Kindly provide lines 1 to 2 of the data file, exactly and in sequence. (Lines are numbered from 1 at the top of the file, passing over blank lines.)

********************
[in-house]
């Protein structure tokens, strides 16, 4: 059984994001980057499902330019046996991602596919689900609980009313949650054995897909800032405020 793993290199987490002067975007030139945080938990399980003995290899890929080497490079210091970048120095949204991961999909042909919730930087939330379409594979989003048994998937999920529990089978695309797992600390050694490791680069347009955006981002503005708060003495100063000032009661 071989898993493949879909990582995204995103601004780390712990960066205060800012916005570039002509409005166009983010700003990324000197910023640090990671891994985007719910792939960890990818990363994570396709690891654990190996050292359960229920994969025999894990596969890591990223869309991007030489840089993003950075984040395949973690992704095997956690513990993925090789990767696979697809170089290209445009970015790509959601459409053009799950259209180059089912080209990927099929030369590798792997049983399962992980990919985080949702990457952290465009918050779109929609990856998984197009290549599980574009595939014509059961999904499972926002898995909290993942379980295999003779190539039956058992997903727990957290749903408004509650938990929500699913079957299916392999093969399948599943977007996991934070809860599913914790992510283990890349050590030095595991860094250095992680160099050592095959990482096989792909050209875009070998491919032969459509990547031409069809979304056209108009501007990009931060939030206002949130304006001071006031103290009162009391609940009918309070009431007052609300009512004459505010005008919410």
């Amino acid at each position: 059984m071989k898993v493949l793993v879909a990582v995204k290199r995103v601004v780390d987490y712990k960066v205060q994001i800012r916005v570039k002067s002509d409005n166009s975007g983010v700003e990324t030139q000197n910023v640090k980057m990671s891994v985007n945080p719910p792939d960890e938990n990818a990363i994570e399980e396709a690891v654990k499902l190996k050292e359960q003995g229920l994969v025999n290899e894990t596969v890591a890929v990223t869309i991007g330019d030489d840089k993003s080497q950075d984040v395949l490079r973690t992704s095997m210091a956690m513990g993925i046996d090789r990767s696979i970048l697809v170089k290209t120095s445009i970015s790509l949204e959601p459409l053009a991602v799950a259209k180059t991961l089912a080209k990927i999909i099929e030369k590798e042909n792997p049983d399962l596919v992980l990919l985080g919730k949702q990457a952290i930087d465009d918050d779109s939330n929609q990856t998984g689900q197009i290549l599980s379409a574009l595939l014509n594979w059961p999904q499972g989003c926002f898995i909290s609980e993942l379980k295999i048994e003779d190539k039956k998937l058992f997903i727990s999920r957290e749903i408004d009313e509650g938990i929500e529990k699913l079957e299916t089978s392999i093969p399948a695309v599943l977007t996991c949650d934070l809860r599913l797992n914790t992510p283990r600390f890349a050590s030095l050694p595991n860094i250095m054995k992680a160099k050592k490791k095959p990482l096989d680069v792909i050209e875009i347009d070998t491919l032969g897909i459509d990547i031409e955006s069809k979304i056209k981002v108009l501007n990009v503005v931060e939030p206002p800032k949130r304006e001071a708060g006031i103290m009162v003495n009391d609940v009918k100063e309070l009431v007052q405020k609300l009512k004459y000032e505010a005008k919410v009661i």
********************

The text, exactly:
[in-house]
């Protein structure tokens, strides 16, 4: 059984994001980057499902330019046996991602596919689900609980009313949650054995897909800032405020 793993290199987490002067975007030139945080938990399980003995290899890929080497490079210091970048120095949204991961999909042909919730930087939330379409594979989003048994998937999920529990089978695309797992600390050694490791680069347009955006981002503005708060003495100063000032009661 071989898993493949879909990582995204995103601004780390712990960066205060800012916005570039002509409005166009983010700003990324000197910023640090990671891994985007719910792939960890990818990363994570396709690891654990190996050292359960229920994969025999894990596969890591990223869309991007030489840089993003950075984040395949973690992704095997956690513990993925090789990767696979697809170089290209445009970015790509959601459409053009799950259209180059089912080209990927099929030369590798792997049983399962992980990919985080949702990457952290465009918050779109929609990856998984197009290549599980574009595939014509059961999904499972926002898995909290993942379980295999003779190539039956058992997903727990957290749903408004509650938990929500699913079957299916392999093969399948599943977007996991934070809860599913914790992510283990890349050590030095595991860094250095992680160099050592095959990482096989792909050209875009070998491919032969459509990547031409069809979304056209108009501007990009931060939030206002949130304006001071006031103290009162009391609940009918309070009431007052609300009512004459505010005008919410």